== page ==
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Hellcat Crash Site #1-Yap Island

Mary 26, 2006 UPDATE: PILOT INFORMATION LOCATED: The mystery of the Hellcat crash site #1 we discovered in Yap last October has been solved thanks to the help of the internet. Timothy Schubert from Albany, Oregon located the web site and provided the answers we have been seeking. Timothy was stationed on Yap while in the Coast Guard. He married into a Yapese family and discovered the plane while searching his father-in-laws land. Timothy removed the BUAERO tag from the Hellcat and sent the information into the Department of the Army. He received the following letter back on May 3, 1991 stating that the aircraft was a VF-20 F6F5 Hellcat off the USS Enterprise lost over Yap on September 6, 1944. The aircraft was flown by Ensign Joseph E. Cox. Ensign Cox's remains were recovered and he is buried in a private cemetery in Idaho.

Please see the following Carrier Air Group report that provides a description of the mid-air collision between Cox's plane and the plane flown by Lt.(jg) Harry D. Brown.

November 2005 Update: We found the following Hellcat crash site on Yap Island in October 2006 while searching for my uncle’s B-24 from the 307th BG. We found the almost complete Hellcat laying upside-down with the gear fully locked in the down position and with its flaps fully extended. I was always puzzled by the gear and flaps being locked down and theorized that the pilot had tried to bleed off airspeed after getting hit by AA fire before he crashed. You can see the AA hits on the bottom of the plane. After watching a DVD titled, "Search for the Flyboys—The Ghost of Palau" I noticed some historic film showing a Hellcat with gear down and full flaps dropping a canister of napalm on a hill. This might explain why the Hellcat we found had its gear down and full flaps. The Yapese elders advised us the pilot was pulled from the wreckage and buried on a hill next to the plane.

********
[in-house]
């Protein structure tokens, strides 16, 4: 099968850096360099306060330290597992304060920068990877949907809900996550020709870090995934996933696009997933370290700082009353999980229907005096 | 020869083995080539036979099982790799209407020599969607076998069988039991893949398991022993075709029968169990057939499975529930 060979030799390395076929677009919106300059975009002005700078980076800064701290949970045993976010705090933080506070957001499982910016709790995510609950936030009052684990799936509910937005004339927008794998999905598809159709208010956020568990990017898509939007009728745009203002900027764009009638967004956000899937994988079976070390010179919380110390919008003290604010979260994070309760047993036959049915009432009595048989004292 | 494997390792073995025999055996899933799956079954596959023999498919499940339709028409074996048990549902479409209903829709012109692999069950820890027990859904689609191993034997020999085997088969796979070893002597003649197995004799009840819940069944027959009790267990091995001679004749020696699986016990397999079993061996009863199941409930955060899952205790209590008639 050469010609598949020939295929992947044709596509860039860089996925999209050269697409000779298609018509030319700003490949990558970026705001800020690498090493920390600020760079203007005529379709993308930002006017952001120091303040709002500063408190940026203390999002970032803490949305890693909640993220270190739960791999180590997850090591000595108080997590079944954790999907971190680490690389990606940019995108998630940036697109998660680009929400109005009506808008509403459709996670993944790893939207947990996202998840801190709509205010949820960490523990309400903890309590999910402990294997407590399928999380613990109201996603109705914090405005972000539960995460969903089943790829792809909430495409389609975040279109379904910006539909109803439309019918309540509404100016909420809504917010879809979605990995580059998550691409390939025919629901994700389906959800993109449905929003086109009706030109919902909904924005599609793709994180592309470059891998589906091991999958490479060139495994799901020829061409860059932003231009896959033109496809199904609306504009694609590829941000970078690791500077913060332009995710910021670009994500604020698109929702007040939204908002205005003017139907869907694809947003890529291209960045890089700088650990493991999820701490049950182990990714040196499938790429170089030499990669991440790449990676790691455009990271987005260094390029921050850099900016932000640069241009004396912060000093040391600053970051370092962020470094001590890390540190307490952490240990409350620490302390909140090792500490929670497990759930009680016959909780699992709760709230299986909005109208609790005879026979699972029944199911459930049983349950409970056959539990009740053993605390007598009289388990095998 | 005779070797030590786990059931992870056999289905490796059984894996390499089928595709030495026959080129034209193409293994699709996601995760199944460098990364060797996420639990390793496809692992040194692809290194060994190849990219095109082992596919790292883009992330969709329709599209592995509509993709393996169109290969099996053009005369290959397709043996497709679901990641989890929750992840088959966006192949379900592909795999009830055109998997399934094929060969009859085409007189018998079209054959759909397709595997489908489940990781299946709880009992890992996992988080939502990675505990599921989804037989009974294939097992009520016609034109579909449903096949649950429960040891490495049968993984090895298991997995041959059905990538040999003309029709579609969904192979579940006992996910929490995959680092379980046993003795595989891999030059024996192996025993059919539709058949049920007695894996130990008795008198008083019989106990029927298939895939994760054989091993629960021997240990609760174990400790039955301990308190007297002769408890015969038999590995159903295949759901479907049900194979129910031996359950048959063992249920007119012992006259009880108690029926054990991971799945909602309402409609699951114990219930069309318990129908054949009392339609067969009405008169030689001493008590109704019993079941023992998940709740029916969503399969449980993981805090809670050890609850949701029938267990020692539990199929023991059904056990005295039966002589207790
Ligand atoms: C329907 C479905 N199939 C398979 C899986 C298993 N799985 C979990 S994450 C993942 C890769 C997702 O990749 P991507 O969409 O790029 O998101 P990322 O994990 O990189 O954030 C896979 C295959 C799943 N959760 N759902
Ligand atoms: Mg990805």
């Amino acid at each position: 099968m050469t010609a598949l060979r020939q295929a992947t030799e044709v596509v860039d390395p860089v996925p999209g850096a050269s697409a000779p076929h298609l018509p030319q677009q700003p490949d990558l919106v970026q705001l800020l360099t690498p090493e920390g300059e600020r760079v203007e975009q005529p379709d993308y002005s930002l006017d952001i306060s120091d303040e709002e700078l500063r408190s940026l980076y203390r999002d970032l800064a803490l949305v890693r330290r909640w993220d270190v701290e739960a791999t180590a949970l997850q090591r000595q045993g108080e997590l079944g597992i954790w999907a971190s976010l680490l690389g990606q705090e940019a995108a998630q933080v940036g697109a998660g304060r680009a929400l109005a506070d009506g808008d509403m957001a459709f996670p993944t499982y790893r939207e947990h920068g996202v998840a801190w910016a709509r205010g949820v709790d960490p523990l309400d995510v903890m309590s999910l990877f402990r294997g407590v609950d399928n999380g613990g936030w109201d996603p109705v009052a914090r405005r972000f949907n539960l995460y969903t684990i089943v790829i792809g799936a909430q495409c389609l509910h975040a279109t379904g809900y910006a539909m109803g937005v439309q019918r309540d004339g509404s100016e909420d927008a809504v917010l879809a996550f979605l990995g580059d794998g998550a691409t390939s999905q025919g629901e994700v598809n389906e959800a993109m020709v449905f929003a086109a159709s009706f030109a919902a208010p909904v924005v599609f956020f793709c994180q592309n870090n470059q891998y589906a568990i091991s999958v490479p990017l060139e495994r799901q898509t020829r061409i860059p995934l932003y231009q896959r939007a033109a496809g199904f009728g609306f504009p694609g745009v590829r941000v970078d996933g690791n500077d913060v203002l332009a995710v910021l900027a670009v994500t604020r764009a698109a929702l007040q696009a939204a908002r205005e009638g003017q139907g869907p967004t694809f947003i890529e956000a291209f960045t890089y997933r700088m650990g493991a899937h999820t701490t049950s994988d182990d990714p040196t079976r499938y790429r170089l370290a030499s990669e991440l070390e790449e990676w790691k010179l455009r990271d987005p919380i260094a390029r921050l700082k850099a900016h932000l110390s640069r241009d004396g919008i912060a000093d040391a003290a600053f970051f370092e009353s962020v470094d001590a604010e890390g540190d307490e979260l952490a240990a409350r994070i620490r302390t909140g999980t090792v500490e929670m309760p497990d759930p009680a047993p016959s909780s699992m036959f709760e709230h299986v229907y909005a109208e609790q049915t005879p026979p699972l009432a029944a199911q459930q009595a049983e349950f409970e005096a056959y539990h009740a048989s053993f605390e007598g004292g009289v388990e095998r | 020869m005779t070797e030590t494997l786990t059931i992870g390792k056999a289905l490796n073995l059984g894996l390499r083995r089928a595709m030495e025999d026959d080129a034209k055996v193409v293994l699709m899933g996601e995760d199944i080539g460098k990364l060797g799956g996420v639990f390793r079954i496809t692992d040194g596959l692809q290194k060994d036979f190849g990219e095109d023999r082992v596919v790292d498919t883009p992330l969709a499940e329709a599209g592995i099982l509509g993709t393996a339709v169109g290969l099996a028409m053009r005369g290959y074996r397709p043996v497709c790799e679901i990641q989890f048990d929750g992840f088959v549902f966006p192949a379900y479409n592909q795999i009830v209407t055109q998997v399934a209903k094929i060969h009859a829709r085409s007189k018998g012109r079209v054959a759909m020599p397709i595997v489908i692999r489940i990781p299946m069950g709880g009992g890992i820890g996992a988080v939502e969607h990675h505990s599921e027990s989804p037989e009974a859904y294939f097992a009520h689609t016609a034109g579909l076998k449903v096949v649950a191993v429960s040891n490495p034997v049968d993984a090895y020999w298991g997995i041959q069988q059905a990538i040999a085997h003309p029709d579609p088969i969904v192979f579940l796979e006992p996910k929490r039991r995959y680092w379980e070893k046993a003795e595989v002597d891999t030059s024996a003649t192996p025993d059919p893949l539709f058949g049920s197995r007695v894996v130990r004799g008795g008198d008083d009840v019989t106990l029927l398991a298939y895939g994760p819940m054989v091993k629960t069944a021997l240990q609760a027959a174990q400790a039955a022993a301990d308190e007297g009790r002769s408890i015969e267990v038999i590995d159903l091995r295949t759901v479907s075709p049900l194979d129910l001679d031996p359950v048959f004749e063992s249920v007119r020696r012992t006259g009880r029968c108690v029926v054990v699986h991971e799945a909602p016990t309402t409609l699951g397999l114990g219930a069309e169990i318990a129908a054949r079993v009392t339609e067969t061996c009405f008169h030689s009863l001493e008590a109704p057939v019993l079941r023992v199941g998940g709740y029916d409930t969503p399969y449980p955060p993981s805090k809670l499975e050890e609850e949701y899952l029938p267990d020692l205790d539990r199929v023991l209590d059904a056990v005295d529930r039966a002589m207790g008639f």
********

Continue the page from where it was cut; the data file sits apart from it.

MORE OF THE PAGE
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Hellcat Overview:

F6F HellCat Information
(pdf file 1.2 MB) The Hellcat was the main shipboard fighter of the US Navy for the last two years of the Pacific War. The F6F was ordered for the US Navy after the initial shock of Allied contact with superior Japanese fighters, particularly the Mitsubishi A6M Zero, during the first few months of the Pacific War. As a result of this experience of combat against higher-performance machines the Hellcat's specification required the most powerful engine available. A total of 2,545 Hellcats were delivered in 1943, in 1944 no fewer than 6,139, and in 1945 a further 3,578 - total production was 12,272 units. The Hellcat was eventually credited with destroying more than 6,000 Japanese aircraft - 4,947 of these by F6Fs of the USN carrier squadrons (209 of the others by land-based Marine Corps F6Fs, and the remainder by Hellcats of other Allied countries). Acknowledgments: Source for Hellcat information:

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